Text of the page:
'A dark day' for Sweden
A man in costume posed for a photo with students before he pulled out a knife and attacked a teacher and students at a school in western Sweden. “We thought it was a Halloween joke. He was completely dressed in black and had the Star Wars mask,” remarked a student, who said the attacker posed with students for a photo before he attacked.

One teacher and an 11-year-old boy died after being stabbed in their stomachs at a school in Trollhättan, Sweden on Oct. 22. The killer was eventually stopped by a police bullet, and was taken to the hospital with several victims. Two others were seriously injured and the attacker was confirmed dead that afternoon. A motive hasn't been determined.

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This uptick in violence — of any kind — has been observed in Sweden’s schools since 1990, but between 2012 and 2014 there was an almost 40 percent increase in the reports of violent behavior, according to the Swedish Work Environment Authority. Given that information, and the school shootings in the U.S. and in nearby England, France and Finland in recent years, along with the 2011 Norway attacks at a children’s summer camp, Swedish officials announced in June 2014 that all school personnel would receive training to handle violence and weapons.

Sweden, a country that has had two school shootings — in 1961 and 2001 — does not have a concealed handgun law. Citizens are only allowed to carry firearms for hunting or when going to a firing range.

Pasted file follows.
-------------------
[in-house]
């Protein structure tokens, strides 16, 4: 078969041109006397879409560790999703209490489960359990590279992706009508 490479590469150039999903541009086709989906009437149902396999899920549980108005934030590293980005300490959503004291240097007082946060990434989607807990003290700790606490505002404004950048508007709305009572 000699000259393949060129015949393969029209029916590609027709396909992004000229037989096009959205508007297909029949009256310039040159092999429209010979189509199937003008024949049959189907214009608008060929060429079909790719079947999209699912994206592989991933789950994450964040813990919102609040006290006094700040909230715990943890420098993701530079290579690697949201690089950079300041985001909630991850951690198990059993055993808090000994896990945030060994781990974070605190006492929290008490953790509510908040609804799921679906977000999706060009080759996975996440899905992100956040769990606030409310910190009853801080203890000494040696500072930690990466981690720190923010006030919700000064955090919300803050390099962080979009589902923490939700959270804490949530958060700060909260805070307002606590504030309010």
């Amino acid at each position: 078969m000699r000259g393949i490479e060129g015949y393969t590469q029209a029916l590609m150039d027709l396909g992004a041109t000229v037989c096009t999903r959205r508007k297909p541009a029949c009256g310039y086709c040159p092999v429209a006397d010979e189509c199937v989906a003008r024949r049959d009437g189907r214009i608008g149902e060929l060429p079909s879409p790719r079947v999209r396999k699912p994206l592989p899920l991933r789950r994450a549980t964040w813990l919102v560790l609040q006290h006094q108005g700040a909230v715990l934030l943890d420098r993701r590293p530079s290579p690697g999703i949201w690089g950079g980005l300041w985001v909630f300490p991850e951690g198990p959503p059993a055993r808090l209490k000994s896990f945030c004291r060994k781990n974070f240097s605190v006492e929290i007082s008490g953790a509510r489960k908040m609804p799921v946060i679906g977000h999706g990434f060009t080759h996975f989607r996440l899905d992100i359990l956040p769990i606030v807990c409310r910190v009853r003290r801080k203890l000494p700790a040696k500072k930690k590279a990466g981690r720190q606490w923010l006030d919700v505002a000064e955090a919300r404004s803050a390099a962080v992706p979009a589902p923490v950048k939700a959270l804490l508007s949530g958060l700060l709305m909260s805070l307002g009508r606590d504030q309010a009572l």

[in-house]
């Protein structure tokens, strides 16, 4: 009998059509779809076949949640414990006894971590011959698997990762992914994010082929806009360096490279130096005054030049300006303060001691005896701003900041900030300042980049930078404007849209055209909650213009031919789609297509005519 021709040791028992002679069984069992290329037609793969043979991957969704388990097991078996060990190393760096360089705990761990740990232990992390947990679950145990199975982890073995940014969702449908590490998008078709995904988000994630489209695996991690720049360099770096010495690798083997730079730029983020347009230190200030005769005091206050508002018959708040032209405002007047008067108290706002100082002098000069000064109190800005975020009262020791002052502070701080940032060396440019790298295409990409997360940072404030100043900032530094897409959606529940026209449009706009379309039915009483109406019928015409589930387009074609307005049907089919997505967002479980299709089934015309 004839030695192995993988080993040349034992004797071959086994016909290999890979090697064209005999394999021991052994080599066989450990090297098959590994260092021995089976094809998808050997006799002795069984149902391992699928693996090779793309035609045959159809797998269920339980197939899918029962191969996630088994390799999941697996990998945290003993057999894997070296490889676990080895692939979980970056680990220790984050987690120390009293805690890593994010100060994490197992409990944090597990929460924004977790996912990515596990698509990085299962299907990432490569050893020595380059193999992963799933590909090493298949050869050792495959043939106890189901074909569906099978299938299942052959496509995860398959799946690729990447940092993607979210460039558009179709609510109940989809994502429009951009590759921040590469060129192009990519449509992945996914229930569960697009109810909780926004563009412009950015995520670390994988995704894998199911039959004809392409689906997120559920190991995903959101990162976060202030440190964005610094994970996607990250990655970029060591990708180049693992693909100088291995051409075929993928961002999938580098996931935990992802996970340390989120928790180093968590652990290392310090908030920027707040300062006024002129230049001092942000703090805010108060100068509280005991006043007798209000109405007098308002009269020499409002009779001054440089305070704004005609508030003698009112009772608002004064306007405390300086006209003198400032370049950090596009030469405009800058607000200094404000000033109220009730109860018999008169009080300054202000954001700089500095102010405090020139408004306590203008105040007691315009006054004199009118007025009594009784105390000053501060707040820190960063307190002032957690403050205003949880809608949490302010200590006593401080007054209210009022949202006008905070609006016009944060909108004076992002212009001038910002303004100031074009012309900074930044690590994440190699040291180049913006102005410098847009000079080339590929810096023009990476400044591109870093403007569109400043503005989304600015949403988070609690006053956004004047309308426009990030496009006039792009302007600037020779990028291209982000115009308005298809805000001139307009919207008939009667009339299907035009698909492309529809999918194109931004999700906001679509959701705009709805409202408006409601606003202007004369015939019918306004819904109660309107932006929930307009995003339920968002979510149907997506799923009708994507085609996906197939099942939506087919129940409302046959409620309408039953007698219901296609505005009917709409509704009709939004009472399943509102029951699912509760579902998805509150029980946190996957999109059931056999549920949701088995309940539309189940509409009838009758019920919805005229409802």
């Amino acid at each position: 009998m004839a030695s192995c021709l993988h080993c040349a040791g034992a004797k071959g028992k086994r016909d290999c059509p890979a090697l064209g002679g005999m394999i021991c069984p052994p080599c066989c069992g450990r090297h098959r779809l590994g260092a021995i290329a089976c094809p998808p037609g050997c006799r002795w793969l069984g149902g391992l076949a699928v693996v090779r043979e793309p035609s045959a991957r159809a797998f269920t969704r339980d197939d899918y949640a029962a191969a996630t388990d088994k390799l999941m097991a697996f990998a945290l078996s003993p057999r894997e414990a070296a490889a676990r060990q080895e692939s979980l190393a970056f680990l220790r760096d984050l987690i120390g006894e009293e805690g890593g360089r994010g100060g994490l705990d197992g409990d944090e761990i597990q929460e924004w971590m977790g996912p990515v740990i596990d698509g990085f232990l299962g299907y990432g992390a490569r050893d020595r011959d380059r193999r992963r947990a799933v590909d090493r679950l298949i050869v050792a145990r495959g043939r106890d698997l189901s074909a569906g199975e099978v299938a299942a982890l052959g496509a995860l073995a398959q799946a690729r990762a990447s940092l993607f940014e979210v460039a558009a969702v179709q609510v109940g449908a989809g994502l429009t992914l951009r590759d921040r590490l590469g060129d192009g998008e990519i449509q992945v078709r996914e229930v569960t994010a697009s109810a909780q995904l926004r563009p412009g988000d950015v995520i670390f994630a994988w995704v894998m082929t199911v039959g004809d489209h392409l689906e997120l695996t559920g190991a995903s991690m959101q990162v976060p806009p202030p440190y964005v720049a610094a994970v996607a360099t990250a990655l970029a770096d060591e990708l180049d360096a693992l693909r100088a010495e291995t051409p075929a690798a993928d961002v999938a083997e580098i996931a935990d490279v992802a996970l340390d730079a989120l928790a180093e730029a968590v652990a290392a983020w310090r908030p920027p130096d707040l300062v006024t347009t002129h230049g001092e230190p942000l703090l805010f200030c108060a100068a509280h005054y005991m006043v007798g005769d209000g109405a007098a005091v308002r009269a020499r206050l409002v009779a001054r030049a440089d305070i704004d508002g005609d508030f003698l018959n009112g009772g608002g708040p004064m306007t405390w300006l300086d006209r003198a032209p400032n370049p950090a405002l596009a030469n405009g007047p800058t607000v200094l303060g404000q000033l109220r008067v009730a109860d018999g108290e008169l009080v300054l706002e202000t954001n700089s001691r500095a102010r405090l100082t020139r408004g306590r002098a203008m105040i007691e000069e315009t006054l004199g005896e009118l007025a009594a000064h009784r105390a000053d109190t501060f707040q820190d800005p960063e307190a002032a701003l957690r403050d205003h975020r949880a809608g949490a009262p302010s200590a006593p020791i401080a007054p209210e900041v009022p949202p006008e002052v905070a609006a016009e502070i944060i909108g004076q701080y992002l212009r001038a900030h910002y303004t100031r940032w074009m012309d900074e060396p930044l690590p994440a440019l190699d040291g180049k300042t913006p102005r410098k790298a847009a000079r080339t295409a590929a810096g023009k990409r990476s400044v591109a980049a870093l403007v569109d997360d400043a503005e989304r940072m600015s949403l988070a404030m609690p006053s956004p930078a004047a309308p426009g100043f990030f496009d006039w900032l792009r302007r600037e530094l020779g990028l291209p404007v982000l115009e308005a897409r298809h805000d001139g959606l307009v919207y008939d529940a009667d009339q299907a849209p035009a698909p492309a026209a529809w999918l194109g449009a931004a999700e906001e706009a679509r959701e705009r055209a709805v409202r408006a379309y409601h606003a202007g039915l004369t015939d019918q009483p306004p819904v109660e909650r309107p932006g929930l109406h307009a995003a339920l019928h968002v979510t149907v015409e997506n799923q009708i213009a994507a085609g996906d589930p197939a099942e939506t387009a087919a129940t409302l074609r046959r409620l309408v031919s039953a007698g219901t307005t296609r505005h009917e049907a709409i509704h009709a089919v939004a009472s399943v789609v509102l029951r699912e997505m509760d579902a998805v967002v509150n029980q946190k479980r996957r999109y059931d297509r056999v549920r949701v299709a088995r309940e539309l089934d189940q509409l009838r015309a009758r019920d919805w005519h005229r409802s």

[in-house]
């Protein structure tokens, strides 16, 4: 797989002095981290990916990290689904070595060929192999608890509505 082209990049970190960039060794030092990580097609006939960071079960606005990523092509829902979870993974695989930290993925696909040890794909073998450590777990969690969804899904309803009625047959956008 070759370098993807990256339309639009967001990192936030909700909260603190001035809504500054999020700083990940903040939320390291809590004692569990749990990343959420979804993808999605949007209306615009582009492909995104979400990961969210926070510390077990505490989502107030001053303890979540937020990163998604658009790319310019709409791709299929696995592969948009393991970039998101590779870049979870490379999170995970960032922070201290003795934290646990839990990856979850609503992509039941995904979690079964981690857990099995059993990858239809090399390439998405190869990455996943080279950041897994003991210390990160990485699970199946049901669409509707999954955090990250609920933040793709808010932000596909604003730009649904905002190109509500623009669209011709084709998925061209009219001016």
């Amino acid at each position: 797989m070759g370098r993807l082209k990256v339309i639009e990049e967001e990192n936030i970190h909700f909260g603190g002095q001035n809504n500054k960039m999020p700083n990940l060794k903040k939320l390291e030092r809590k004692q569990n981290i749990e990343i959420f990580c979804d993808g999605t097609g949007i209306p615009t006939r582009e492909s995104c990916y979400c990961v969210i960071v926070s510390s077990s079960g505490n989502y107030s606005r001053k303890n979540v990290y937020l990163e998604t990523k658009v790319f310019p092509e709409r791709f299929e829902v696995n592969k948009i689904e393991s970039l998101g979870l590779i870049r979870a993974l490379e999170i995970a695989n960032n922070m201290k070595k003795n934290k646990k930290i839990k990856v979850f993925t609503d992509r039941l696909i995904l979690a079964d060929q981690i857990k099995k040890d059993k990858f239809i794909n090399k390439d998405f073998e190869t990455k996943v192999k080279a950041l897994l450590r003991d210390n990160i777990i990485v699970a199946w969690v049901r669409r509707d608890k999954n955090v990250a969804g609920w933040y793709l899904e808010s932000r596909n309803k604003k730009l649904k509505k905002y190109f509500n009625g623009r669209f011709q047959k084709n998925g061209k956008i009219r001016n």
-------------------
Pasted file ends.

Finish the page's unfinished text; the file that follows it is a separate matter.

In the case of the Trollhättan tragedy, which has been described by Swedish daily newspaper Aftonbladet here in English, it wasn’t “a school shooting on the pattern of the United States, but close enough — an act of madness with knives. We have been waiting for this,” said criminologist Jerzy Sarnecki, referring to the increasing number of threats about plans to attack schools.

This is likely a turning point for Sweden, and time will tell what steps are taken to try to prevent this form of violence from happening again. In the meantime, the country is shocked and mourning, and help is being offered to students throughout all of Sweden.

Updated Oct. 23, 2015: It has been confirmed that the Trollhättan tragedy was a hate crime, an act of terrorism bigger than Sweden has seen since 1940 when five people were killed in an attack against a communist newspaper. Yesterday’s attacker chose his victims based on their skin color. And now, in a time when Sweden is in conflict over welcoming an unprecedented number of refugees to its once peaceful country, citizens have an understanding that it’ll likely be far fewer than 75 years before the next act of terrorism is committed.